06/28/2009 11:00PM

Rahy's Attorney gets revenge

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ETOBICOKE, Ontario - Rahy's Attorney had failed to fend off a winter-raced Sterwins in the Connaught Cup, losing that 1 1/16-mile turf race by a head when making his seasonal bow here May 24. But the tables were turned here last Saturday in the 1 1/8-mile King Edward Gold Cup, as Rahy's Attorney, under a well-judged ride by regular partner Slade Callaghan, made all the running to score by a length, with Sterwins settling for second .

"When you're running a mile and an eighth, we thought we'd be on the lead," said Ian Black, who trains the 5-year-old gelding Rahy's Attorney. "We couldn't back it up too much and then get outsprinted late. He had to keep up a very honest pace and keep on going."

Rahy's Attorney did get away with a modest quarter of 24.63, but then picked up the pace a bit through the half before blasting around the turn to essentially seal the deal.

"The first quarter killed us," said Malcolm Pierce, who trains the 6-year-old gelding Sterwins. "He ran his guts out. I was very pleased with his effort."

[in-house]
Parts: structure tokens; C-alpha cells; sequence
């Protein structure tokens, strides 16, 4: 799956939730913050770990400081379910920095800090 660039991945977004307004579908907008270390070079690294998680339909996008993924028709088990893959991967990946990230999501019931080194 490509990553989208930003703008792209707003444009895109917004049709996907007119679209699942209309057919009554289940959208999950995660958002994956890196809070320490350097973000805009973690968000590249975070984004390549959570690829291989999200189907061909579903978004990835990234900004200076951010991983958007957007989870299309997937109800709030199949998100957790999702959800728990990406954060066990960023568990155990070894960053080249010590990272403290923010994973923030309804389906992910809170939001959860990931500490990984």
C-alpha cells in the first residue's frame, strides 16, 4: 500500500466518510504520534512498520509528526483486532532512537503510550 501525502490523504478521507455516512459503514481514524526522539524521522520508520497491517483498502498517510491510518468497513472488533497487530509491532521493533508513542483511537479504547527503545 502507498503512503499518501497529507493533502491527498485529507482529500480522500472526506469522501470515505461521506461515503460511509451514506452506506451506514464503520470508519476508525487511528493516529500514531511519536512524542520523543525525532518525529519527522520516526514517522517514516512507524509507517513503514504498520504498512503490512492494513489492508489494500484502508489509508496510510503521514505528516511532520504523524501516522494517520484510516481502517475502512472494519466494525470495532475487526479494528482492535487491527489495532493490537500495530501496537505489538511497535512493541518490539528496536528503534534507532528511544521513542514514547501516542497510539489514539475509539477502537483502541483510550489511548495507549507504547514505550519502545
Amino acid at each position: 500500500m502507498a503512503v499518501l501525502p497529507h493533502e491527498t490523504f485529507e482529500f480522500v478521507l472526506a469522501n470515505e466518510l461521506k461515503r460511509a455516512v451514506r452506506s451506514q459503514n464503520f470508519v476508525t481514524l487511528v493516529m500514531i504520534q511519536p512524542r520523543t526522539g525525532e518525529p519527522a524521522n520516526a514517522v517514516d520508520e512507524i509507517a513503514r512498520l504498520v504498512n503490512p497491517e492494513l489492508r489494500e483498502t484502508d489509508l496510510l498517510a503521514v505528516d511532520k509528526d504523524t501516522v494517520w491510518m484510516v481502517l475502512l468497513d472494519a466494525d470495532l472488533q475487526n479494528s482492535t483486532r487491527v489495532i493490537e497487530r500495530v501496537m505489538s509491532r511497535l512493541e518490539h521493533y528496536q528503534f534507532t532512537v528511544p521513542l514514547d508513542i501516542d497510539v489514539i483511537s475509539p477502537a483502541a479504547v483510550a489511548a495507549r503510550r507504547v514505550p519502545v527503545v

Both the Connaught Cup and the King Edward went in course-record time, and Rahy's Attorney and Sterwins should tee it up once again in the Nijinsky, a 1 1/4-mile turf race here July 26.

Rahy's Attorney has yet to win going farther than 1 1/8 miles, but finished second over 1 1/2 miles of turf in last year's Singspiel and fourth in the Nijinsky before successfully shortening up for the Woodbine Mile.

"He's pretty versatile, and he might be even better than he was last year," said Black, who also sent out Rahy's Attorney to win last year's Connaught Cup en route to being voted the champion turf male in Canada.

Sterwins also has not won going beyond nine furlongs, but finished third in the 2007 Sky Classic over 1 3/8 miles of grass and second in the Queen's Plate a year earlier.

"He'll run on," Pierce said.

Last year's Nijinskly was run five weeks before the Woodbine Mile, but there is an eight-week gap between the two stakes this year. That will leave Black keeping close tabs on his options with Rahy's Attorney, whose primary target is Woodbine Mile.

Pierce, while less committed, also will be keeping an eye on the Woodbine Mile on behalf of Sterwins.

Minshall gets first win of season in Bison City

Dance for Us provided a timely boost to trainer Barbara Minshall's stable here Sunday, giving the barn its first win of the season in the $251,200 Bison City.

"We finally got something good happening," Minshall said after watching Dance for Us score by a head under new rider Chantal Sutherland in the 1 1/16-mile Bison City for Canadian-bred 3-year-old fillies. "This might turn things around a little bit."

Dance for Us, a homebred who races for Shawn Minshall, was making her fourth start of the season in the Bison City.

"I think our filly's special," Barbara Minshall said. "She just needed more time."

In her first two outings of the season, both at 1 1/16 miles, Dance for Us had finished fifth in an entry-level allowance and sixth in the La Lorgnette.